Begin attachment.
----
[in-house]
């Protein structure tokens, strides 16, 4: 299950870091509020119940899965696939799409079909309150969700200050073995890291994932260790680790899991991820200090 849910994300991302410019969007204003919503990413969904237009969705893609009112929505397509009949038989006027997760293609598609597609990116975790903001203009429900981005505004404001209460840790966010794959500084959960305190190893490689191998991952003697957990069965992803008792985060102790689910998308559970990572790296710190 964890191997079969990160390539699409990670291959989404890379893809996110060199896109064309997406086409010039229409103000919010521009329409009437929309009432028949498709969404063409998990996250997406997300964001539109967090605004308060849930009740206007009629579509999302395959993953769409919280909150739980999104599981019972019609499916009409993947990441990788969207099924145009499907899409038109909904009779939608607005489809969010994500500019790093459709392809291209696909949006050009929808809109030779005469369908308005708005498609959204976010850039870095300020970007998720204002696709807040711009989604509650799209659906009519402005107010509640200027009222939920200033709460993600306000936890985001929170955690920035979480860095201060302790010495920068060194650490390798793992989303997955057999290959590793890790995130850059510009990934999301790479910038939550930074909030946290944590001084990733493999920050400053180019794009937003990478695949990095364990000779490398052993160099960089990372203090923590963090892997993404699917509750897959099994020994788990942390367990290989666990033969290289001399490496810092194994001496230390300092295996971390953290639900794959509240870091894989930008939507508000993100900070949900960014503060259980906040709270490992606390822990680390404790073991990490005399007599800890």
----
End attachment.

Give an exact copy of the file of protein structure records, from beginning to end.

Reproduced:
[in-house]
């Protein structure tokens, strides 16, 4: 299950870091509020119940899965696939799409079909309150969700200050073995890291994932260790680790899991991820200090 849910994300991302410019969007204003919503990413969904237009969705893609009112929505397509009949038989006027997760293609598609597609990116975790903001203009429900981005505004404001209460840790966010794959500084959960305190190893490689191998991952003697957990069965992803008792985060102790689910998308559970990572790296710190 964890191997079969990160390539699409990670291959989404890379893809996110060199896109064309997406086409010039229409103000919010521009329409009437929309009432028949498709969404063409998990996250997406997300964001539109967090605004308060849930009740206007009629579509999302395959993953769409919280909150739980999104599981019972019609499916009409993947990441990788969207099924145009499907899409038109909904009779939608607005489809969010994500500019790093459709392809291209696909949006050009929808809109030779005469369908308005708005498609959204976010850039870095300020970007998720204002696709807040711009989604509650799209659906009519402005107010509640200027009222939920200033709460993600306000936890985001929170955690920035979480860095201060302790010495920068060194650490390798793992989303997955057999290959590793890790995130850059510009990934999301790479910038939550930074909030946290944590001084990733493999920050400053180019794009937003990478695949990095364990000779490398052993160099960089990372203090923590963090892997993404699917509750897959099994020994788990942390367990290989666990033969290289001399490496810092194994001496230390300092295996971390953290639900794959509240870091894989930008939507508000993100900070949900960014503060259980906040709270490992606390822990680390404790073991990490005399007599800890």